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Origins of the Empire




        The British Empire actually began in the 1490s in competition with other world powers such as Spain and Portugal.  Their first attempt at expansion ended in the claiming of Canada despite its intent to find a trade route to China.  Into the 1600s many British people found it more lucrative to raid Spanish territory than to settle colonies of their own.  The principal exemption from this rule was Raleigh, who twice attempted to make a colony on Roanoke Island, and his attempts were abandoned completely by 1590 when a ship went to visit the colony and found no trace of its existence.  The next and infinitely more successful attempts at colonizing in the Americas came in 1606.




The Landing at Roanoke




On December 31st, 1600 Queen Elizabeth I grants a charter to the East India Trading Company.  The company quickly becomes profitable despite early clashes with the Dutch leading to violence.  These clashes actually made the company more profitable in the long run by forcing it to focus almost exclusively in India itself.  The main British headquarters in the east and west respectively became Madras and Bombay.  The city of Calcutta was also established as one of the major British footholds on the Indian subcontinent.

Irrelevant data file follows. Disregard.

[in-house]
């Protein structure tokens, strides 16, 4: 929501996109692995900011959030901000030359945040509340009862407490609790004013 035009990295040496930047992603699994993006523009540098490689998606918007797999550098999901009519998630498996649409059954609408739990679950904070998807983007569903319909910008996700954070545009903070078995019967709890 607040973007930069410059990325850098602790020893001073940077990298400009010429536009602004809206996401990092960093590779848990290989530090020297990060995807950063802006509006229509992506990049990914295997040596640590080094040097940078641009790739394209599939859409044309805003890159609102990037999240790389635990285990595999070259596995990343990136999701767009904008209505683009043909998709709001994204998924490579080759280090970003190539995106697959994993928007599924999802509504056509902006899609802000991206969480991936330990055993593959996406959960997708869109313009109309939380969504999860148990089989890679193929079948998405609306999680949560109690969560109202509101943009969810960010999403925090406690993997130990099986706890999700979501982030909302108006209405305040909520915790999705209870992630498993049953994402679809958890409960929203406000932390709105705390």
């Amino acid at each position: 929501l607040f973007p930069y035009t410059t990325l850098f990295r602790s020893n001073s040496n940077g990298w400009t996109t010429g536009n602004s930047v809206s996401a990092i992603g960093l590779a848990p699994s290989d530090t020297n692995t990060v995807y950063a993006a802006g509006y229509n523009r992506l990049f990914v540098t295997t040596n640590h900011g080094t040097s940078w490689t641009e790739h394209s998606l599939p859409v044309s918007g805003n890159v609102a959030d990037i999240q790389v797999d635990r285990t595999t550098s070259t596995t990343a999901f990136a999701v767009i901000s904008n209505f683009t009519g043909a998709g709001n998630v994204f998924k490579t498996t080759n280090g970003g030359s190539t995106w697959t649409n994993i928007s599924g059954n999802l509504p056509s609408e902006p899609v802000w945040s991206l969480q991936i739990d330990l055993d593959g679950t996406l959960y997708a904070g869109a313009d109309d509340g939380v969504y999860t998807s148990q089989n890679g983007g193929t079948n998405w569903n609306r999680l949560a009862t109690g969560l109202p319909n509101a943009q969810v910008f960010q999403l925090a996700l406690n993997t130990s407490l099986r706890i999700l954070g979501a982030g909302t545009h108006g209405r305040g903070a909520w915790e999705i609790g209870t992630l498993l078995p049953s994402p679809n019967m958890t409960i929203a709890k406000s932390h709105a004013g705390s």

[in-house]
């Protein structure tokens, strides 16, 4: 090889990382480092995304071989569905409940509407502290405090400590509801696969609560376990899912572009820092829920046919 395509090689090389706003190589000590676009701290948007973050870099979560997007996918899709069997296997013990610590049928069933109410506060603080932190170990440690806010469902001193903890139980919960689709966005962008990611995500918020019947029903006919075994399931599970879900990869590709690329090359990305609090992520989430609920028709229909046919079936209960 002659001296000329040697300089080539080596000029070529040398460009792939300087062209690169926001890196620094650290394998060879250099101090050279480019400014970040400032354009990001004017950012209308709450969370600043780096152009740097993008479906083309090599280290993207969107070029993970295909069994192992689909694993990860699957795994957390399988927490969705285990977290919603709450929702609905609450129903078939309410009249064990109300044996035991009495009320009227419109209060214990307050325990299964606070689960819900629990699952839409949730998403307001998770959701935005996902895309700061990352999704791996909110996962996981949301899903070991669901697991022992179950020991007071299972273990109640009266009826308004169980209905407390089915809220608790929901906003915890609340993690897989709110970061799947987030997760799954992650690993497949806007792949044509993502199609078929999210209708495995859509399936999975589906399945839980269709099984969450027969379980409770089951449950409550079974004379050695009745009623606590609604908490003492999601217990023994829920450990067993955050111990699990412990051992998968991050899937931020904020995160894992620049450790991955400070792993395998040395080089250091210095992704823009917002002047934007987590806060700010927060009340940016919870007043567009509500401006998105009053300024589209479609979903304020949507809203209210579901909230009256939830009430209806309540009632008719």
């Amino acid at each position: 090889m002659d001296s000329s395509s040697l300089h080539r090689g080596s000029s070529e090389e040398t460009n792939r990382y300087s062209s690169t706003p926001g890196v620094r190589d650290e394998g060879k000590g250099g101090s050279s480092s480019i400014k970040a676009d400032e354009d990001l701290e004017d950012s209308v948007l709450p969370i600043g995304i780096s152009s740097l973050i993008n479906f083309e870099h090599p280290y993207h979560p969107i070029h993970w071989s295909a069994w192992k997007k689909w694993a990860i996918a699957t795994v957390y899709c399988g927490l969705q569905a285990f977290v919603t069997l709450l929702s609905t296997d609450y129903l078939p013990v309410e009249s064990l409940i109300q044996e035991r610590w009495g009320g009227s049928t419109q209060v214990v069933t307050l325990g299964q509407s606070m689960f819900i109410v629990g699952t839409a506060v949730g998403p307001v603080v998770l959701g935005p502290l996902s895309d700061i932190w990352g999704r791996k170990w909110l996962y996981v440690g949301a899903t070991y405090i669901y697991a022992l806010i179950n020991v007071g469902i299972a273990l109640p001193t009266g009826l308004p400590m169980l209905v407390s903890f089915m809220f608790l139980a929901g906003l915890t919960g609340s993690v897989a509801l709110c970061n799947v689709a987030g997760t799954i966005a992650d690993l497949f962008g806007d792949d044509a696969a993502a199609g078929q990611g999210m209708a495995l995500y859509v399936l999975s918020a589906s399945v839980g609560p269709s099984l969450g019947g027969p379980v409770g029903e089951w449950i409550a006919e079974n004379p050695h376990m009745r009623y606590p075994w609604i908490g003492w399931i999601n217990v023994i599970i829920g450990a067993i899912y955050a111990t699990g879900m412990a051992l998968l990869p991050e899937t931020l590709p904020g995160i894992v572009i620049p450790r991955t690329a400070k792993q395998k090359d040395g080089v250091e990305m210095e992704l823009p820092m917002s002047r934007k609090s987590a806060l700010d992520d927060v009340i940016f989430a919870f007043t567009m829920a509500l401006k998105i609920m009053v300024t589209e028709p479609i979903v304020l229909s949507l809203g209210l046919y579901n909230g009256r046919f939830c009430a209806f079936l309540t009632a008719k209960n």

The colonies in America benefited Britain in several ways.  First it allowed them to harvest the natural resources of the virgin land in order to reap military and economic gains.  Secondly it gave them a place to move religious dissenters, convicted criminals, second sons, and other undesirables.  Unfortunately the British pushed the 13 American colonies too far and eventually they rebelled.  The newly formed United States still remained valuable to the British, as Britain dominated their economy and trade for many years to come.




After the American War of Independence British Imperialism saw a revival.  This revival was in some sense an attempt to make up for the loss of the lucrative colonies in America.  It was this push that drove the British Empire until its collapse and it is arguably what allowed Britain to maintain its status as an international superpower instead of sinking into a decline that would be the death of the great isles.

Gascoigne., Bamber. "History of the British Empire." HistoryWorld - History and Timelines. Accessed May 04,